At this point I stay their hand and point to Annotated ECMAScript, highlighting the superpowers baked into Array.prototype. Granted it lacks some of the things Underscore has, but it often does what you want.
Mozilla's documentation is also good because it shows you how to duplicate the functionality with lengthy code samples, which is educational if you take the time to read it.
If this is new to you or you're a little uncomfortable with Array.prototype, start with forEach then map and some. They're the methods that crop up in my own code a lot.
I often find myself being the only guy in the team who can make (or wants to make) a good ol' fashioned website. No dynamic stuff, just a simple static marketing site to sell a product. "No problem," I say confidently, dreaming up designs I can implement rapidly with Vim, Bootstrap, and Glyphish.
The problem I've ran into consistently over the last year or so is Yeoman doesn't do what I think it does. This is what it does in my head:
Unites Grunt, Bower
Runs a little web server so I can see my site without having to run a web server
Doesn't install any Ruby nonsense
Uses idiomatic Node
Here's what it actually does when I use generator-webapp:
Installs loads of weird stuff I don't need to do with testing and image optimisation
Make a Gruntfile.js that isn't formatted using the coding style of most community Node projects
Seems to need Ruby due to Sass when I make it install Bootstrap
Not only is it a whole bunch of lines to do something that should be simple, it also has weirdly named properties. I see isFile and start an internal monologue about everything being a file because it's Unix.
I could write a Makefile in two lines that does this.
Yeoman Static Site Generators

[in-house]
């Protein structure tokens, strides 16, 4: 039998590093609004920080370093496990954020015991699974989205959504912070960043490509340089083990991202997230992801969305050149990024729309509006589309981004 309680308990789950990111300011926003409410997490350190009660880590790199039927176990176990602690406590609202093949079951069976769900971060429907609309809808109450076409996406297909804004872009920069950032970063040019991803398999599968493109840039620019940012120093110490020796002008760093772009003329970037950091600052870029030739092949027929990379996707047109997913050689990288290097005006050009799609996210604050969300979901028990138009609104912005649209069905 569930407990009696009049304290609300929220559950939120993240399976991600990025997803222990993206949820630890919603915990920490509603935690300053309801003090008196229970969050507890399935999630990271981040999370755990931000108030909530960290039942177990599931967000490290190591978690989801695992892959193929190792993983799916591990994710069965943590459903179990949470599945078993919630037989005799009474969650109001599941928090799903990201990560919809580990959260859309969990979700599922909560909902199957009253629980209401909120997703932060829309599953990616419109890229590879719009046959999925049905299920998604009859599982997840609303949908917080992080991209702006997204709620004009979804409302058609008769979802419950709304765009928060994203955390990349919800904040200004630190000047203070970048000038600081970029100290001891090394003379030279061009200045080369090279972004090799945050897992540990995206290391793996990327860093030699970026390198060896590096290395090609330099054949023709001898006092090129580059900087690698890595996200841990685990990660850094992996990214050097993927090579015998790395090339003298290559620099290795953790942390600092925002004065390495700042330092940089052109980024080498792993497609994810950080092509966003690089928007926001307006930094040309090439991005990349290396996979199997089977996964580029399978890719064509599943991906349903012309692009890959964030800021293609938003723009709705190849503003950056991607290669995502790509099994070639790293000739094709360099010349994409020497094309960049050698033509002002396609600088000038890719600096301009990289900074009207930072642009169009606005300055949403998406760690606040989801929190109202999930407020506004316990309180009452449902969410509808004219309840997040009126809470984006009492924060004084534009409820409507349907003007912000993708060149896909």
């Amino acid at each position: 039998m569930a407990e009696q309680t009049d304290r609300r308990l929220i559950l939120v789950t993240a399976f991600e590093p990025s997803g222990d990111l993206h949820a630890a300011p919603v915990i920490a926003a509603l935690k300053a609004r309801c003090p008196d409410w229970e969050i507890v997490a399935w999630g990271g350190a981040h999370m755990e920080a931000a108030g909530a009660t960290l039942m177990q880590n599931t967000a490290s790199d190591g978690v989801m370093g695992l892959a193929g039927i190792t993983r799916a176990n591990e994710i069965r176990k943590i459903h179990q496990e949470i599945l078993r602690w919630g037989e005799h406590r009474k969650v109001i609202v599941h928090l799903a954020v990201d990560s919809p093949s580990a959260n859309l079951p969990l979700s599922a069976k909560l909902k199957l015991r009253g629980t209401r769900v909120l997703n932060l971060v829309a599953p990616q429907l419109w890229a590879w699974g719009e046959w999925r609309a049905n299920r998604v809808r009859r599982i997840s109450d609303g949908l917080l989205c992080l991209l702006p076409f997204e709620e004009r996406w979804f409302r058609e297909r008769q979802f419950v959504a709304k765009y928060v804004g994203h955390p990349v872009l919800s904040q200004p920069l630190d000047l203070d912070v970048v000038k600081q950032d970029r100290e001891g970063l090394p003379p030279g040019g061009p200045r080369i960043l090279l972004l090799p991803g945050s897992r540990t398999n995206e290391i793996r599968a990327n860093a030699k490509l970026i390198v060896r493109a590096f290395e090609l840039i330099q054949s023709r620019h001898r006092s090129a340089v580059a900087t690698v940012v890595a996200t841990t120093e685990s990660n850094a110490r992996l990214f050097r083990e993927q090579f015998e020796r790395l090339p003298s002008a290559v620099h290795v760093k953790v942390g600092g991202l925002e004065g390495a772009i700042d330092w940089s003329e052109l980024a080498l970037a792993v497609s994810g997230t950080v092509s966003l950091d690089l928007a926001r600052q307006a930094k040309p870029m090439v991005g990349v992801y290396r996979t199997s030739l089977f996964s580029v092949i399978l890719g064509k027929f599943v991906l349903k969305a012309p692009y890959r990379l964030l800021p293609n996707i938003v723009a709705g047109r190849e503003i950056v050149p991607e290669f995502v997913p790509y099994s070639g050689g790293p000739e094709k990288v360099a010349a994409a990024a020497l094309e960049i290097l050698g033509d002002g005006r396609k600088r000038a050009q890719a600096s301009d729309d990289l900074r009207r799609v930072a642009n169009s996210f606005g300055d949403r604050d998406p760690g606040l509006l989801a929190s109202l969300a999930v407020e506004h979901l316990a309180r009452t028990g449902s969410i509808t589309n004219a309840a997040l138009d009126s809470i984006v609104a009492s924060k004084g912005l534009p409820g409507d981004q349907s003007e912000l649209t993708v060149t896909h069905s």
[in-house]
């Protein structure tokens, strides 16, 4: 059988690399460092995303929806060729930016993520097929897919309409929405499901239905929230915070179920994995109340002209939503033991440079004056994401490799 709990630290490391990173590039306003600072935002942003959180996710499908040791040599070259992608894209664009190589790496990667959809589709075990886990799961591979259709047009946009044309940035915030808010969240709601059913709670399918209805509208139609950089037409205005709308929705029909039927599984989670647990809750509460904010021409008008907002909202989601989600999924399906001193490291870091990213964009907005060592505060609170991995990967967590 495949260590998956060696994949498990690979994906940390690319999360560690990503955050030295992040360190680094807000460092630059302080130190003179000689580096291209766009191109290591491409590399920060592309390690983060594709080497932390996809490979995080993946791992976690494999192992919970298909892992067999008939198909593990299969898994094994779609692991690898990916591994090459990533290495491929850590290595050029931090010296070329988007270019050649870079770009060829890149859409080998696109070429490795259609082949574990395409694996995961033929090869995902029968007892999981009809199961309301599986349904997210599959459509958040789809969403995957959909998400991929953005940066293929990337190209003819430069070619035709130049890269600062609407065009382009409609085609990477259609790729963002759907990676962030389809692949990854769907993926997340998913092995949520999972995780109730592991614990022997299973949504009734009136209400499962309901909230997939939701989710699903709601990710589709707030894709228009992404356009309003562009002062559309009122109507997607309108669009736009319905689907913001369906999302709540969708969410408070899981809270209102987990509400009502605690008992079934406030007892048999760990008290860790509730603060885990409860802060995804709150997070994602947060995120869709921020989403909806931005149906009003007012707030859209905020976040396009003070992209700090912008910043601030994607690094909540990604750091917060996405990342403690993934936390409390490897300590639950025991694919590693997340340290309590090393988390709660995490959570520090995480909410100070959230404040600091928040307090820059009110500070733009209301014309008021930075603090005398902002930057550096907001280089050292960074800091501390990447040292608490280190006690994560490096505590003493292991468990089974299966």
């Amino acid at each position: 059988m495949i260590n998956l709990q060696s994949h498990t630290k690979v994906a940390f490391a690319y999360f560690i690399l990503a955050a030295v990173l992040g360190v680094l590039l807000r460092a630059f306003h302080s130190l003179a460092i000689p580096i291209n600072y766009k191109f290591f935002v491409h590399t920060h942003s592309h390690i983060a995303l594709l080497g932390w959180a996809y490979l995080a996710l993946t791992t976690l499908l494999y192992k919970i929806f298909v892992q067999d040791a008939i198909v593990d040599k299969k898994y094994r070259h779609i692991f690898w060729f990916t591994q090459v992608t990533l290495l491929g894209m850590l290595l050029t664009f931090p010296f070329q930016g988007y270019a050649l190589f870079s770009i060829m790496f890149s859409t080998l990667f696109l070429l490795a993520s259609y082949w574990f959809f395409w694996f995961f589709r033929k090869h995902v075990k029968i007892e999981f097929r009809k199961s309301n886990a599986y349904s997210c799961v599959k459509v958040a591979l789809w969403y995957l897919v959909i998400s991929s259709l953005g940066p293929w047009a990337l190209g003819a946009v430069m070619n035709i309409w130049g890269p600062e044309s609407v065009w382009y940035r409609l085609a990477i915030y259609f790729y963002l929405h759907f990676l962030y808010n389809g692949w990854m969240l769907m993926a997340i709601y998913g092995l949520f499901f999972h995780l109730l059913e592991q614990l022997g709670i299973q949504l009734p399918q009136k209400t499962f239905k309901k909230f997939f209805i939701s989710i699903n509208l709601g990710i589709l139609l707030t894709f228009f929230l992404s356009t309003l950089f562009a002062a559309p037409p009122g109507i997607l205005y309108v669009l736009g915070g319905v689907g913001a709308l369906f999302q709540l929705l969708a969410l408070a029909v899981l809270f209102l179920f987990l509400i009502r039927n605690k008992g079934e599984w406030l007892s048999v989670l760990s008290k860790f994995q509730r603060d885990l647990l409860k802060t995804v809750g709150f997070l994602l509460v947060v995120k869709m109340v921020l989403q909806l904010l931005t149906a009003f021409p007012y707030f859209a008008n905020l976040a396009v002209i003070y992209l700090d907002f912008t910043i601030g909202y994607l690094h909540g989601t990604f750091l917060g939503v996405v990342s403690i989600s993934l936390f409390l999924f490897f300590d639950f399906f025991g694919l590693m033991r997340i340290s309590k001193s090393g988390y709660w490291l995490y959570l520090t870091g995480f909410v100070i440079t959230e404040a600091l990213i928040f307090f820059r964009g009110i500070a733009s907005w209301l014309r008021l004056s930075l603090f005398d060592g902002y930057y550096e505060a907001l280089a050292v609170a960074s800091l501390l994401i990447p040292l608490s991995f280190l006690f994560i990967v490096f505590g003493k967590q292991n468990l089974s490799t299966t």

This time I decided to persevere: I tried a bunch of static site generators for Yeoman.
Armadillo: Installed lots of stuff I didn't need, and needed Ruby
Go Static: Was more for blogs than simple sites, and seemed to make files indented with tabs
There were more but I only have bad things to say about them. What I ended up with was this:
grunt-contrib-connect for running a web server. It was more complex than it needed to be because it defaults to exiting automatically rather than running a server, you need to specify a keepalive setting
grunt-contrib-copy for copying the files from bower_components to my website's asset directories
The Shit Sandwich
I think the reason I have difficulty with Yeoman and Grunt is I see client-side development as "open source stuff" and "my stuff". I want open source stuff poured out into buckets that I never look at, in a way that's easy for other people to repeat should they want to install the dependencies fresh (I keep the files in the repository), or experiment with upgraded versions of each module.
Conversely, my stuff should be elegantly encapsulated with a module loader like RequireJS, kept separate and decoupled.
Instead of a neatly organized bento box with very clear sections I end up with a shit sandwich.